It late 2006, Spain unveiled the first commercial solar tower in the world – an 11 MW facility called PS 10 near Sevilla, which was developed by Solucar, the solar arm of engineering firm Abengoa. PS 10 is the first of Spain’s new CSP projects, but there are many more. Two other power towers are being planned by Solucar, the 20 MW PS 20 and AZ 20 projects, the first of which began construction in October 2006. Unlike some of its competitors, none of Solucar’s tower projects (or its trough projects – see below) uses a salt storage system. The company is instead focusing on technical reliability and lower temperature water storage. This should allow the towers to generate electricity for up to an hour at half load, avoiding penalties for failing to meet grid obligations.

The 64 MW Nevada Solar One Plant went online in June ACCIONA

In addition to the three Solucar plants, there is a fourth power tower being planned for southern Spain. The 17 MW Solar Tres (Solar Three) project being developed by Spanish company Sener is a continuation of the technology used in Solar Two in California and will employ molten salt technology similar to that used in the US demonstration project. This will give Solar Tres a 16-hour back-up facility and the ability to generate electricity 24 hours a day. Indeed, such will be its reliability that the developers claim it will produce as much electricity per year as the 50 MW power trough systems currently being planned (see below).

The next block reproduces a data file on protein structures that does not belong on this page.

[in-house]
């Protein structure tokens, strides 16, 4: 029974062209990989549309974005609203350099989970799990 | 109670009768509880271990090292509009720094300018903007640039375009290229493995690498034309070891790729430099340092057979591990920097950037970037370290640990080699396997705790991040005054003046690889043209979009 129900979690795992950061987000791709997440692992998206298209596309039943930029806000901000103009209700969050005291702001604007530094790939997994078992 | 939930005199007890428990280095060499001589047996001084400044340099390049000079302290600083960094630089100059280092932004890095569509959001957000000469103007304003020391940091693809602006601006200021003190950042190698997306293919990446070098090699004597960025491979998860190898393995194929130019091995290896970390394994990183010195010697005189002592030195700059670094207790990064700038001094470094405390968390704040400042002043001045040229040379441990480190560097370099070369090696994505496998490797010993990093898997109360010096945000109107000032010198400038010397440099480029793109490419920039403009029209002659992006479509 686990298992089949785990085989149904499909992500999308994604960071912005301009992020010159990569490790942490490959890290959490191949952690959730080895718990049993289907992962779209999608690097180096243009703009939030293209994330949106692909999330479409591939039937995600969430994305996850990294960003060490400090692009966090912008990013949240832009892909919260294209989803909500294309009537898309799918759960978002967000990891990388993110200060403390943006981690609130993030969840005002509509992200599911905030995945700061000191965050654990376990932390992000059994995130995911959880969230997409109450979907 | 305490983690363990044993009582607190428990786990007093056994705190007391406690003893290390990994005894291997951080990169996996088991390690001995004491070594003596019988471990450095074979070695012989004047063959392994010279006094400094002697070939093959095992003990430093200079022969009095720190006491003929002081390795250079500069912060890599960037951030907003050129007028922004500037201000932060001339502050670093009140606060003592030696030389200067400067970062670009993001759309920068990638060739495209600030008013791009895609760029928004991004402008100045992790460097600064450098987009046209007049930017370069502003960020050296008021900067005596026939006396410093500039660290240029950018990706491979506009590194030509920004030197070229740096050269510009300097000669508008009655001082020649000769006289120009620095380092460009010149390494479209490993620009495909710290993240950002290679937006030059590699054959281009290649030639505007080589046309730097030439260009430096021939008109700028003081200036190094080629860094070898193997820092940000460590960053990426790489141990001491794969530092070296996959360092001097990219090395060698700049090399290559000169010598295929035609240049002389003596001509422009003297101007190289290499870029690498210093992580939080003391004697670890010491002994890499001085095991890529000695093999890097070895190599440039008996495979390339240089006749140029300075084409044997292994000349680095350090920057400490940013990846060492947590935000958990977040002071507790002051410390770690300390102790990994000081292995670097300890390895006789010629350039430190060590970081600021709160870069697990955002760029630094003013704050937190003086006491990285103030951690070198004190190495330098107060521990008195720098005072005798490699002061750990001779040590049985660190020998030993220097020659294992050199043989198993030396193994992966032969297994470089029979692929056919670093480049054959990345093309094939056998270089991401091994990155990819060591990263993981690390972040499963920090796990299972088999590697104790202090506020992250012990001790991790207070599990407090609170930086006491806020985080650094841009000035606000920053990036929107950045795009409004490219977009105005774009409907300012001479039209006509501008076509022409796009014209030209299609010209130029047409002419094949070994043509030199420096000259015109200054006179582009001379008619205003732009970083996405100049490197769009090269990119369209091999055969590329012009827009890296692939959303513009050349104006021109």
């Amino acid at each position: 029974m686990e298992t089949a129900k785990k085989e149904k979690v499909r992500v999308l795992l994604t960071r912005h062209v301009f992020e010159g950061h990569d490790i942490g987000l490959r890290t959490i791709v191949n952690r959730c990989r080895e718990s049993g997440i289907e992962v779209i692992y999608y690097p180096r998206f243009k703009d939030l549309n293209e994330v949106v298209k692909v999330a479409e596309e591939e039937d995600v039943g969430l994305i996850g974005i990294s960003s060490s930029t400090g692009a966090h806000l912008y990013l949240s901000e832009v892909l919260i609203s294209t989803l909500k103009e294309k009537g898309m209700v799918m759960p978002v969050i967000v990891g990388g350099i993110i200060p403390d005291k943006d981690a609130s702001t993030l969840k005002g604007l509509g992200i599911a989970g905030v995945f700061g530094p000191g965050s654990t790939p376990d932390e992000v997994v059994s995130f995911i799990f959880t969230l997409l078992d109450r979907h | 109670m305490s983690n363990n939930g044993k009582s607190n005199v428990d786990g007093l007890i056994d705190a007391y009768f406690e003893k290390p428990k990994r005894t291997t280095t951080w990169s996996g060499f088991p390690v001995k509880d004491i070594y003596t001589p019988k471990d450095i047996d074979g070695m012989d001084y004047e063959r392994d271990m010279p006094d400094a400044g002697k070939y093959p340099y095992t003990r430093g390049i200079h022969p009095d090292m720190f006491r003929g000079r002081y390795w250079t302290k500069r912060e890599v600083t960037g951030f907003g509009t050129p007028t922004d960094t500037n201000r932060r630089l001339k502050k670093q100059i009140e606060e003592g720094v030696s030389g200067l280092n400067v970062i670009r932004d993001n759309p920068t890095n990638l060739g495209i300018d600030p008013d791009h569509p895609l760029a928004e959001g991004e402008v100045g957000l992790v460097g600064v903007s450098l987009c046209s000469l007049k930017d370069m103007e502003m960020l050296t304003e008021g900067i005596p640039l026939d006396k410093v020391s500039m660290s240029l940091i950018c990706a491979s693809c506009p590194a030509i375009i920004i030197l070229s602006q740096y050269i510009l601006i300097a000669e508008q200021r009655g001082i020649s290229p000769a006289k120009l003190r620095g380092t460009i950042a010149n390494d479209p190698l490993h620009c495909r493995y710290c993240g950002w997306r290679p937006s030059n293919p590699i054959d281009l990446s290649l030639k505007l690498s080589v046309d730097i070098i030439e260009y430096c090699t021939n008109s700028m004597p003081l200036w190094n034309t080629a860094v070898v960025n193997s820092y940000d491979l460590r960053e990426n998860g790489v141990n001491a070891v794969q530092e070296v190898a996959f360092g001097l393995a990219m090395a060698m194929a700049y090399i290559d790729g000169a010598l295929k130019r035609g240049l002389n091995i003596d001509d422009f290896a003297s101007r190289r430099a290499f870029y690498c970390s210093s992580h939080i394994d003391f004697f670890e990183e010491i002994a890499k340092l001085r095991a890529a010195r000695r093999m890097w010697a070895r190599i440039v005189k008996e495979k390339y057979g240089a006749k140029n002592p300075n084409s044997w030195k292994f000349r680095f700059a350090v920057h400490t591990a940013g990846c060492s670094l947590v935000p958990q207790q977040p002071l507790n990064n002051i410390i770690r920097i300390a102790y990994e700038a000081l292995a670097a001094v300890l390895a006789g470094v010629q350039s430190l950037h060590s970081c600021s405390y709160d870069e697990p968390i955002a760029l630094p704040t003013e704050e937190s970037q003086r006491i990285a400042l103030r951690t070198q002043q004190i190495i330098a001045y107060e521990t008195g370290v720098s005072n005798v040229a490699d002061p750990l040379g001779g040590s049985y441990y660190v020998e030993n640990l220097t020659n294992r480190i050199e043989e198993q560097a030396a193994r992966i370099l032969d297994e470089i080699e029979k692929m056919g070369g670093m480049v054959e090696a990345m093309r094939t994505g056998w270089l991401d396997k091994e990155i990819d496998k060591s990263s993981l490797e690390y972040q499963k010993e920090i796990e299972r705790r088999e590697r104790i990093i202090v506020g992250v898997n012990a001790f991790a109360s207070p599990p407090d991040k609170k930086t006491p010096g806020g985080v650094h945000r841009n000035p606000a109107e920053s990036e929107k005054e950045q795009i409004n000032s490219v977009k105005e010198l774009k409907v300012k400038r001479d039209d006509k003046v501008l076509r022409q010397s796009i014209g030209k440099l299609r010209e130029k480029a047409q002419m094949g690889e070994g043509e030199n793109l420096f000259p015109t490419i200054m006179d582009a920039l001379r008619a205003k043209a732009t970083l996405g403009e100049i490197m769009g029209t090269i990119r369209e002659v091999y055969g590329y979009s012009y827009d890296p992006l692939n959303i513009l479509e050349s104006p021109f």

Parabolic troughs in Spain
As well as leading the way with a new generation of power tower projects, Spain is host to a large number of potential parabolic trough developments. The first three are being developed by ACS Cobra and Solar Millennium in Andalucía. Of these, Andasol I and II will have a capacity of 50 MW, a 510,000 m2 solar field and up to seven hours of thermal storage. Andasol III will also be 50 MW, but will have a larger solar field (620,000 m2) and up to 12 hours of heat storage. The first of these projects – Andasol I – is due to be completed by the end of 2007. Power tower developer Solucar also has a pipeline of some 300 MW of parabolic trough projects, made up of six 50 MW arrays located around the town of Sanlucar el Mayor. These projects could be just the start, though, as Iberdrola, one of the world’s largest developers of renewable energy, has announced a string of nine to 10 parabolic trough projects totaling 500 MW, spread right across southern and central Spain.

The US
With is clear skies and huge energy demands, the southwest of the United States is ideal for the deployment of CSP, and it was here that the technology was first developed, along with Spain, where it is staging its comeback.